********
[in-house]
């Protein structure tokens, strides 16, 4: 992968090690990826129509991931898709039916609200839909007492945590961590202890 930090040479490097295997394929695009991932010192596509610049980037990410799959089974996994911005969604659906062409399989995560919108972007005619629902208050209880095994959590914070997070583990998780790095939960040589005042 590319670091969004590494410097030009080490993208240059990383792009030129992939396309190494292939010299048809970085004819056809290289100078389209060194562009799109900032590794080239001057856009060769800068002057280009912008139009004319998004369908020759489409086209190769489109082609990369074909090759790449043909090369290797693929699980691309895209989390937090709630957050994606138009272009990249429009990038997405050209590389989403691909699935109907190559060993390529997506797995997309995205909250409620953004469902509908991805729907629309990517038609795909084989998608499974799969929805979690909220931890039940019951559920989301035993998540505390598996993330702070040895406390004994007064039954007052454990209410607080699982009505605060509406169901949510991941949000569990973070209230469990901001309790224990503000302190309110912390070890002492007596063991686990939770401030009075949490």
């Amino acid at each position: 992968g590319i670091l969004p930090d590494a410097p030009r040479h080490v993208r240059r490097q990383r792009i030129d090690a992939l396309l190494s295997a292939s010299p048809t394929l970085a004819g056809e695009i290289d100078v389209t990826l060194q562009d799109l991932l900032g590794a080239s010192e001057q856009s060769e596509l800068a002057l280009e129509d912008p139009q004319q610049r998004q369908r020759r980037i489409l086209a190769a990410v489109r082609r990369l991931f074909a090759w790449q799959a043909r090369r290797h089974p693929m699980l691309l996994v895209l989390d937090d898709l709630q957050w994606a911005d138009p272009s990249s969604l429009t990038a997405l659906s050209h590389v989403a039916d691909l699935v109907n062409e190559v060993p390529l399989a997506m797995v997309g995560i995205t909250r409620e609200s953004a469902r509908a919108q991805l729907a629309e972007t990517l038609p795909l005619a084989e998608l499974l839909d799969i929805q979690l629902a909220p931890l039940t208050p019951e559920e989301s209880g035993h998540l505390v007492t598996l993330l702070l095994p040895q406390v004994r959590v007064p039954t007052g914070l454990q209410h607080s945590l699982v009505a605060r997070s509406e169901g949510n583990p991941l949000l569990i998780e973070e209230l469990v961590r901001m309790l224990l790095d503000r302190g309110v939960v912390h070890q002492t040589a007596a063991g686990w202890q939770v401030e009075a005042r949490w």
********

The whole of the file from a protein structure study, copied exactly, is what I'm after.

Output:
[in-house]
């Protein structure tokens, strides 16, 4: 992968090690990826129509991931898709039916609200839909007492945590961590202890 930090040479490097295997394929695009991932010192596509610049980037990410799959089974996994911005969604659906062409399989995560919108972007005619629902208050209880095994959590914070997070583990998780790095939960040589005042 590319670091969004590494410097030009080490993208240059990383792009030129992939396309190494292939010299048809970085004819056809290289100078389209060194562009799109900032590794080239001057856009060769800068002057280009912008139009004319998004369908020759489409086209190769489109082609990369074909090759790449043909090369290797693929699980691309895209989390937090709630957050994606138009272009990249429009990038997405050209590389989403691909699935109907190559060993390529997506797995997309995205909250409620953004469902509908991805729907629309990517038609795909084989998608499974799969929805979690909220931890039940019951559920989301035993998540505390598996993330702070040895406390004994007064039954007052454990209410607080699982009505605060509406169901949510991941949000569990973070209230469990901001309790224990503000302190309110912390070890002492007596063991686990939770401030009075949490």
């Amino acid at each position: 992968g590319i670091l969004p930090d590494a410097p030009r040479h080490v993208r240059r490097q990383r792009i030129d090690a992939l396309l190494s295997a292939s010299p048809t394929l970085a004819g056809e695009i290289d100078v389209t990826l060194q562009d799109l991932l900032g590794a080239s010192e001057q856009s060769e596509l800068a002057l280009e129509d912008p139009q004319q610049r998004q369908r020759r980037i489409l086209a190769a990410v489109r082609r990369l991931f074909a090759w790449q799959a043909r090369r290797h089974p693929m699980l691309l996994v895209l989390d937090d898709l709630q957050w994606a911005d138009p272009s990249s969604l429009t990038a997405l659906s050209h590389v989403a039916d691909l699935v109907n062409e190559v060993p390529l399989a997506m797995v997309g995560i995205t909250r409620e609200s953004a469902r509908a919108q991805l729907a629309e972007t990517l038609p795909l005619a084989e998608l499974l839909d799969i929805q979690l629902a909220p931890l039940t208050p019951e559920e989301s209880g035993h998540l505390v007492t598996l993330l702070l095994p040895q406390v004994r959590v007064p039954t007052g914070l454990q209410h607080s945590l699982v009505a605060r997070s509406e169901g949510n583990p991941l949000l569990i998780e973070e209230l469990v961590r901001m309790l224990l790095d503000r302190g309110v939960v912390h070890q002492t040589a007596a063991g686990w202890q939770v401030e009075a005042r949490w």